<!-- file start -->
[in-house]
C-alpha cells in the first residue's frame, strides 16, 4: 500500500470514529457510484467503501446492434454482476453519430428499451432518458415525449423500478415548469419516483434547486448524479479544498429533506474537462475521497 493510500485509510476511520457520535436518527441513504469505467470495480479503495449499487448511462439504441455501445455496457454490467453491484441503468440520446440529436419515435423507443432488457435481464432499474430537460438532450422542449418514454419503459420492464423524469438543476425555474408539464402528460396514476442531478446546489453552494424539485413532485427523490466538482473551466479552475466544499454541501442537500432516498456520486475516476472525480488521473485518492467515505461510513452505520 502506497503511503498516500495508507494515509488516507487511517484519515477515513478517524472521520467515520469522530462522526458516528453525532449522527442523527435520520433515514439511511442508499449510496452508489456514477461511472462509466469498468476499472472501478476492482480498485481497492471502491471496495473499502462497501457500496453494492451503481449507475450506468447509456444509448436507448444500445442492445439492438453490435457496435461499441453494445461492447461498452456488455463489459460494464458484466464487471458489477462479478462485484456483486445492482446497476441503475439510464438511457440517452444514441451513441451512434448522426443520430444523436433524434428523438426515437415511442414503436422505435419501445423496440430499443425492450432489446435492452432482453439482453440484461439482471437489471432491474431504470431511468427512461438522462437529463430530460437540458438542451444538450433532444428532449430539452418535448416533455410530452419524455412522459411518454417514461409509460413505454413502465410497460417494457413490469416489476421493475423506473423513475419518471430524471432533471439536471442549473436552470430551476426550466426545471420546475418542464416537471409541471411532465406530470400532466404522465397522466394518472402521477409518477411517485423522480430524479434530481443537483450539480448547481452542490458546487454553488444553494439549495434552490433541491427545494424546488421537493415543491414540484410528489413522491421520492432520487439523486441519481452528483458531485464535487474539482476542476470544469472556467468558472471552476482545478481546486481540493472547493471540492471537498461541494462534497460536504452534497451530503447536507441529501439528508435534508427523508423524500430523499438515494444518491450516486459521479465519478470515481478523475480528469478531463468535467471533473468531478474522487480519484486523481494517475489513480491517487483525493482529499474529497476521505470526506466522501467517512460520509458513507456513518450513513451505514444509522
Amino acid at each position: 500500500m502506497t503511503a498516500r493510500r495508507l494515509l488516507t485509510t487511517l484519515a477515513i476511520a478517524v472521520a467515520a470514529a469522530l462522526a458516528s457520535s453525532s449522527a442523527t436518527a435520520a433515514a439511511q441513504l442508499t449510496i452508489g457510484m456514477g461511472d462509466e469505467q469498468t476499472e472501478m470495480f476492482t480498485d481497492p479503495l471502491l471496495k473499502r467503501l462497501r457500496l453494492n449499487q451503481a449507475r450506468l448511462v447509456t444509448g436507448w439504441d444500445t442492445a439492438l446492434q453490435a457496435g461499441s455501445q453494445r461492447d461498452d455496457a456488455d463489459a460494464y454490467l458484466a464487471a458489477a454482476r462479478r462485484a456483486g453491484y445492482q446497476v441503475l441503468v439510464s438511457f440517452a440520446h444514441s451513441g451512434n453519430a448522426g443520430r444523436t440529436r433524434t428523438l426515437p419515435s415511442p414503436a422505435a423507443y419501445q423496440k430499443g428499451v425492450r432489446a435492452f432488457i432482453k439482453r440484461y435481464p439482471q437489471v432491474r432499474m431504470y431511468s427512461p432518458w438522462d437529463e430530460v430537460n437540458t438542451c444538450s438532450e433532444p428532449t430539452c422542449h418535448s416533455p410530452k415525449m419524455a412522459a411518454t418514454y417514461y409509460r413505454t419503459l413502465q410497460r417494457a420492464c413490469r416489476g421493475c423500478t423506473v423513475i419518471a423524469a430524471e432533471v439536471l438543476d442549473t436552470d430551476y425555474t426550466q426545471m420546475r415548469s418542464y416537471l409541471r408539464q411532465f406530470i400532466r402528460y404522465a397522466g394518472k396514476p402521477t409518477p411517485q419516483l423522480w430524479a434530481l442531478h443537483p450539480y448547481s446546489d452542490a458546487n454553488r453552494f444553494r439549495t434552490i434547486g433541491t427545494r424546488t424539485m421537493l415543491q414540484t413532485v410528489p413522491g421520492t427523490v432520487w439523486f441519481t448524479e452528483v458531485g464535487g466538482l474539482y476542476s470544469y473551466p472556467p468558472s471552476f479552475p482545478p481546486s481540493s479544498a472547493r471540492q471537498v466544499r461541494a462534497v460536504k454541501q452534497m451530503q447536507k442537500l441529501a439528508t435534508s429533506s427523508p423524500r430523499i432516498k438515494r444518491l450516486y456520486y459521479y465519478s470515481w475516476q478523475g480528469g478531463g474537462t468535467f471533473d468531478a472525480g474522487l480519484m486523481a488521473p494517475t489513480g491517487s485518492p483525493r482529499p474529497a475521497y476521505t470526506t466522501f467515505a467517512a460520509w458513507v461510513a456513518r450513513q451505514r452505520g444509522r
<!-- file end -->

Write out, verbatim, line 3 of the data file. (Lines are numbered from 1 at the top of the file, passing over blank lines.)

Amino acid at each position: 500500500m502506497t503511503a498516500r493510500r495508507l494515509l488516507t485509510t487511517l484519515a477515513i476511520a478517524v472521520a467515520a470514529a469522530l462522526a458516528s457520535s453525532s449522527a442523527t436518527a435520520a433515514a439511511q441513504l442508499t449510496i452508489g457510484m456514477g461511472d462509466e469505467q469498468t476499472e472501478m470495480f476492482t480498485d481497492p479503495l471502491l471496495k473499502r467503501l462497501r457500496l453494492n449499487q451503481a449507475r450506468l448511462v447509456t444509448g436507448w439504441d444500445t442492445a439492438l446492434q453490435a457496435g461499441s455501445q453494445r461492447d461498452d455496457a456488455d463489459a460494464y454490467l458484466a464487471a458489477a454482476r462479478r462485484a456483486g453491484y445492482q446497476v441503475l441503468v439510464s438511457f440517452a440520446h444514441s451513441g451512434n453519430a448522426g443520430r444523436t440529436r433524434t428523438l426515437p419515435s415511442p414503436a422505435a423507443y419501445q423496440k430499443g428499451v425492450r432489446a435492452f432488457i432482453k439482453r440484461y435481464p439482471q437489471v432491474r432499474m431504470y431511468s427512461p432518458w438522462d437529463e430530460v430537460n437540458t438542451c444538450s438532450e433532444p428532449t430539452c422542449h418535448s416533455p410530452k415525449m419524455a412522459a411518454t418514454y417514461y409509460r413505454t419503459l413502465q410497460r417494457a420492464c413490469r416489476g421493475c423500478t423506473v423513475i419518471a423524469a430524471e432533471v439536471l438543476d442549473t436552470d430551476y425555474t426550466q426545471m420546475r415548469s418542464y416537471l409541471r408539464q411532465f406530470i400532466r402528460y404522465a397522466g394518472k396514476p402521477t409518477p411517485q419516483l423522480w430524479a434530481l442531478h443537483p450539480y448547481s446546489d452542490a458546487n454553488r453552494f444553494r439549495t434552490i434547486g433541491t427545494r424546488t424539485m421537493l415543491q414540484t413532485v410528489p413522491g421520492t427523490v432520487w439523486f441519481t448524479e452528483v458531485g464535487g466538482l474539482y476542476s470544469y473551466p472556467p468558472s471552476f479552475p482545478p481546486s481540493s479544498a472547493r471540492q471537498v466544499r461541494a462534497v460536504k454541501q452534497m451530503q447536507k442537500l441529501a439528508t435534508s429533506s427523508p423524500r430523499i432516498k438515494r444518491l450516486y456520486y459521479y465519478s470515481w475516476q478523475g480528469g478531463g474537462t468535467f471533473d468531478a472525480g474522487l480519484m486523481a488521473p494517475t489513480g491517487s485518492p483525493r482529499p474529497a475521497y476521505t470526506t466522501f467515505a467517512a460520509w458513507v461510513a456513518r450513513q451505514r452505520g444509522r